Collaborative Governance gives all parties with a stake in a public problem a say in how to resolve it.

Gridlock impossible at ‘kitchen table’

WHEATLAND, WYO. AND PORTLAND, ORE. – One issue still lingers from the polarized presidential elections: How might we return to more civil discourse, especially among our public leaders? Our fellow citizens aren’t interested in a blame game. Leaders: It’s up to us to change things.

We’d do well to start at home, in our states and communities, whether we are Democrat, Republican, or of another stripe. It’s time for public leaders to make a real effort to draw fellow citizens to the kitchen table, where America has traditionally found its most durable solutions, and begin to make progress together. Absent this, the polarization that now grips our land can only continue.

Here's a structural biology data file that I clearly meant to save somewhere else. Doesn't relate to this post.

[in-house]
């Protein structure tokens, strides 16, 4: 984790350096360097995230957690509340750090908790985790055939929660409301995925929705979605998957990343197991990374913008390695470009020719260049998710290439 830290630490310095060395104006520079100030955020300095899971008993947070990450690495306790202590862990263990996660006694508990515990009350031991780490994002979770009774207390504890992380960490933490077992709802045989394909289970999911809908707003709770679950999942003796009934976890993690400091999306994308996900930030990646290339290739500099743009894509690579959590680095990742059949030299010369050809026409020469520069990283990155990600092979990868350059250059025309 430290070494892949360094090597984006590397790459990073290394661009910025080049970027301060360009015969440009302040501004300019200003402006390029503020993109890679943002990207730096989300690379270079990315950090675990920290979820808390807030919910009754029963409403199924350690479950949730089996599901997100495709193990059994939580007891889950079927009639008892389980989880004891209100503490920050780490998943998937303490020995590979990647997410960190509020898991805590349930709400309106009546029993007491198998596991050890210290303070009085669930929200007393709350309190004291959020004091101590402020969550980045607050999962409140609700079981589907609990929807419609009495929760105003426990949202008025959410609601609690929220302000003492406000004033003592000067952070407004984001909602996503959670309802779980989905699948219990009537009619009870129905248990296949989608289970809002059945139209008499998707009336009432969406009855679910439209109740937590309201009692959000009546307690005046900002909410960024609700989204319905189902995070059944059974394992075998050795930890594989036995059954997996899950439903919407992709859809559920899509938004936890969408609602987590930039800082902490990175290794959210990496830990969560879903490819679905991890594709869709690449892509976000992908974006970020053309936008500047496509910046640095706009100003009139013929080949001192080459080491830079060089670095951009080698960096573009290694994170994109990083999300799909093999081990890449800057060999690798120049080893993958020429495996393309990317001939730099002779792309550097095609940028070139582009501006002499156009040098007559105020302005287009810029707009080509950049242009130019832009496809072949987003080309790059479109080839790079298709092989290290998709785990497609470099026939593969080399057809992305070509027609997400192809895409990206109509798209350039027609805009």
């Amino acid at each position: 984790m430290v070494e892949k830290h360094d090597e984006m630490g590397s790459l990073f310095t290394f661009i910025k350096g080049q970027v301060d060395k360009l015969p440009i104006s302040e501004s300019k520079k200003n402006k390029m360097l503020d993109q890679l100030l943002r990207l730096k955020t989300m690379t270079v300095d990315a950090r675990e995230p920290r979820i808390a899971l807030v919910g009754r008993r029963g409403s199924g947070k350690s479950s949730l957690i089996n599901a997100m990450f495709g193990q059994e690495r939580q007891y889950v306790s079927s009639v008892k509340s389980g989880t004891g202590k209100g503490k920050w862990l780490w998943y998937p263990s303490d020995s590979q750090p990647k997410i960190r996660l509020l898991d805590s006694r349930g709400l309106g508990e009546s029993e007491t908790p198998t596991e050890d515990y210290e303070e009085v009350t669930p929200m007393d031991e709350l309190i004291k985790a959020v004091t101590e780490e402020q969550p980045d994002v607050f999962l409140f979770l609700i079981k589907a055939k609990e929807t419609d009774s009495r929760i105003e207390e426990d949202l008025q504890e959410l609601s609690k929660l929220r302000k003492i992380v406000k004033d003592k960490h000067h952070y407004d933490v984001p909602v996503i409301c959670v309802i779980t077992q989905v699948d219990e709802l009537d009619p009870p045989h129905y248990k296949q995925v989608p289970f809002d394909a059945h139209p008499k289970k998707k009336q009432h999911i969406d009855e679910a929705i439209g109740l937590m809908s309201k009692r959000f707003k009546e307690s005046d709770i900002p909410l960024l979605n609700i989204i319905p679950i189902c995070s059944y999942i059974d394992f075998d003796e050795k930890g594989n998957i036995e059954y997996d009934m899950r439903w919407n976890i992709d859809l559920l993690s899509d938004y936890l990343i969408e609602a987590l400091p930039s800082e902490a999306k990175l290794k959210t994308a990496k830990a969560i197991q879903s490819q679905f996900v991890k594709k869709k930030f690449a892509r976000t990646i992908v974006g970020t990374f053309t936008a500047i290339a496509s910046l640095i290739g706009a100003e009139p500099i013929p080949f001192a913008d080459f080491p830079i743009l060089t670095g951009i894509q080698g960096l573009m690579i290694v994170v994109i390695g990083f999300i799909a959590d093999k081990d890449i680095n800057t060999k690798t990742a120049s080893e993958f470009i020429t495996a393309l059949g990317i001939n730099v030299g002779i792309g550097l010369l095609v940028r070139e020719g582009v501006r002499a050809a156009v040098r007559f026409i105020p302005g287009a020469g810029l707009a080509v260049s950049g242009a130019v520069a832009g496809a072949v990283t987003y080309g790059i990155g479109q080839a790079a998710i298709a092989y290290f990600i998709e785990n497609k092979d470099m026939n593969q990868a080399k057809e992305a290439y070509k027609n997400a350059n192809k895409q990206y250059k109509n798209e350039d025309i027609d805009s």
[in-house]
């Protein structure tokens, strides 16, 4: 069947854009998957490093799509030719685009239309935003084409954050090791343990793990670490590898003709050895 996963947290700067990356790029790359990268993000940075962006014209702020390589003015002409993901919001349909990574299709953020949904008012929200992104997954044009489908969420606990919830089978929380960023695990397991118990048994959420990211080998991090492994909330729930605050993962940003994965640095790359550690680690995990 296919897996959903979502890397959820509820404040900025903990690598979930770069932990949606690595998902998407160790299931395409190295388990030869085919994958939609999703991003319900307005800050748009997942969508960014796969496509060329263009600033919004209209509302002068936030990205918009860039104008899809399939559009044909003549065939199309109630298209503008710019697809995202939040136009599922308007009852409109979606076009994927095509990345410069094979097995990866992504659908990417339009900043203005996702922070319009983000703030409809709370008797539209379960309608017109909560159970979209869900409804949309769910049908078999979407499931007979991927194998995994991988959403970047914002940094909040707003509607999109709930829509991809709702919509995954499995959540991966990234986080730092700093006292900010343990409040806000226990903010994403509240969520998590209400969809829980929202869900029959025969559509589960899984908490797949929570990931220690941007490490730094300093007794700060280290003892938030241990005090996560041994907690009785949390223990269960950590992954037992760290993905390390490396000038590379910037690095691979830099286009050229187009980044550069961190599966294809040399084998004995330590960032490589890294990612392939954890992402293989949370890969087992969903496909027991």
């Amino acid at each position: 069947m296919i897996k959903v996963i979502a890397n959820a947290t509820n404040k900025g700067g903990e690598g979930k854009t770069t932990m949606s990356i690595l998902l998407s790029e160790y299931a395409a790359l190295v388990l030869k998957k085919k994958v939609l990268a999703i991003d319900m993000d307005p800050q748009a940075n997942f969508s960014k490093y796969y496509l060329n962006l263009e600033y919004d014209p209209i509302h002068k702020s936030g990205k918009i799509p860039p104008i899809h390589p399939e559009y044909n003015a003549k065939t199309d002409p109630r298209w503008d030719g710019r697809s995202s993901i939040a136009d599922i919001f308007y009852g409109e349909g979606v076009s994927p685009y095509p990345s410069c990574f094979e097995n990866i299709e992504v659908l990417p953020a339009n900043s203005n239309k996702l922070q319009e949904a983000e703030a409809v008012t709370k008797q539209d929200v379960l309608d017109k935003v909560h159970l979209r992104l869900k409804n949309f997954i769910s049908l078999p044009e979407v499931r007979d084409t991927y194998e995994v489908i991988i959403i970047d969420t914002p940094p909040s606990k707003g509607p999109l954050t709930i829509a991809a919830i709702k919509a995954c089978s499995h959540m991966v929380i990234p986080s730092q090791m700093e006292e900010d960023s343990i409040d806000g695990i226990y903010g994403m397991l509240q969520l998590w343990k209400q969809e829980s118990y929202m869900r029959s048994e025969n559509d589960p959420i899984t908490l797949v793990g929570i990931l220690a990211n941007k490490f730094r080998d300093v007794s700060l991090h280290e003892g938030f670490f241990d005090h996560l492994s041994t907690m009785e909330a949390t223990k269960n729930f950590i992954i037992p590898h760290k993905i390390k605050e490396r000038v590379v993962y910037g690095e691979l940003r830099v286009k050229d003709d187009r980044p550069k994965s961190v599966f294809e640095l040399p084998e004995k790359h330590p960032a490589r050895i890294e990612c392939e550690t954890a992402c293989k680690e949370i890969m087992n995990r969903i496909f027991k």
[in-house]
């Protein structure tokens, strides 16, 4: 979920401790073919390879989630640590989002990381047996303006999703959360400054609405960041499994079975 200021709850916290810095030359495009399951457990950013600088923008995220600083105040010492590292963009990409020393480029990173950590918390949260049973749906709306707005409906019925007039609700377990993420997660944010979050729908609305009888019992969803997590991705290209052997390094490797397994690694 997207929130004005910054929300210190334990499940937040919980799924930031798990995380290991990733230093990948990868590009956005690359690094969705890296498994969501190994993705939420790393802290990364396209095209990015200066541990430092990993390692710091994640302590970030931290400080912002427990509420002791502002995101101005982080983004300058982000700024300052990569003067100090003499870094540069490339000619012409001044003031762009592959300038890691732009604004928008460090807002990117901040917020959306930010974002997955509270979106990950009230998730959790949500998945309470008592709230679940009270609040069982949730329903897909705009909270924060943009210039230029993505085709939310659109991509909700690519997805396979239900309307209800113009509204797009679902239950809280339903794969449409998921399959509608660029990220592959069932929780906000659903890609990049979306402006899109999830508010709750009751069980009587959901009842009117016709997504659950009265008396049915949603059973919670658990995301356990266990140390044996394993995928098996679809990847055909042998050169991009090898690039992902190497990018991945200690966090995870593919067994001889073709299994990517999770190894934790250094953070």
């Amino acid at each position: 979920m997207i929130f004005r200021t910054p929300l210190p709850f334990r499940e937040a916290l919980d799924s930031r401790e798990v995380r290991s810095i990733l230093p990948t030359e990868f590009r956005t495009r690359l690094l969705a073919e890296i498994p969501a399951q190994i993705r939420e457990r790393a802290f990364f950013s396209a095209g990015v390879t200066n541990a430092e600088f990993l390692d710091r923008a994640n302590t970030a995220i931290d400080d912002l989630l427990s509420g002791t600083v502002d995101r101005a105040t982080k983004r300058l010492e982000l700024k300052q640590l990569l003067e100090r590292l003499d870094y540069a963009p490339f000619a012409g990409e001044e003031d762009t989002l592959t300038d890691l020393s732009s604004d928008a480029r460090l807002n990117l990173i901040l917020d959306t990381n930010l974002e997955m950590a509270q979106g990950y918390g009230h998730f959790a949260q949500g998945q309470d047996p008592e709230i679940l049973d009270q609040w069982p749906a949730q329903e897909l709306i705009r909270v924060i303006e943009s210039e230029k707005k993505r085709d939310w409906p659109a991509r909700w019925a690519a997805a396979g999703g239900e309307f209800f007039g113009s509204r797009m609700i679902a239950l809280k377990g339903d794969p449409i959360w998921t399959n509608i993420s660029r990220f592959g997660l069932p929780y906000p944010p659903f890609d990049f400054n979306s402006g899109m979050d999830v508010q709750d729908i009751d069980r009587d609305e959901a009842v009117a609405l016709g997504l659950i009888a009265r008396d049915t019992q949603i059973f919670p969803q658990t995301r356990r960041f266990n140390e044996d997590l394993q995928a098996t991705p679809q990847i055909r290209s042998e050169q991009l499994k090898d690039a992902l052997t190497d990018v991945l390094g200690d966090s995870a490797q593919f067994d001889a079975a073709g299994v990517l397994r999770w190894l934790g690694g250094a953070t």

One approach is "collaborative governance." That’s a fancy name for getting everyone – every agency, citizen, community – with a stake in a particular issue to come together to talk about what ought to be done. This is different from your typical town meeting, which is too often just a one-sided exercise in appearing to listen. And, it’s different from a public hearing, often attended only by policy experts or by those with vested interests to promote. Instead, collaborative governance takes as its starting point the idea that truly working together creates better solutions to public problems, solutions that more people can live with.

By James E. Geringer and John A. Kitzhaber

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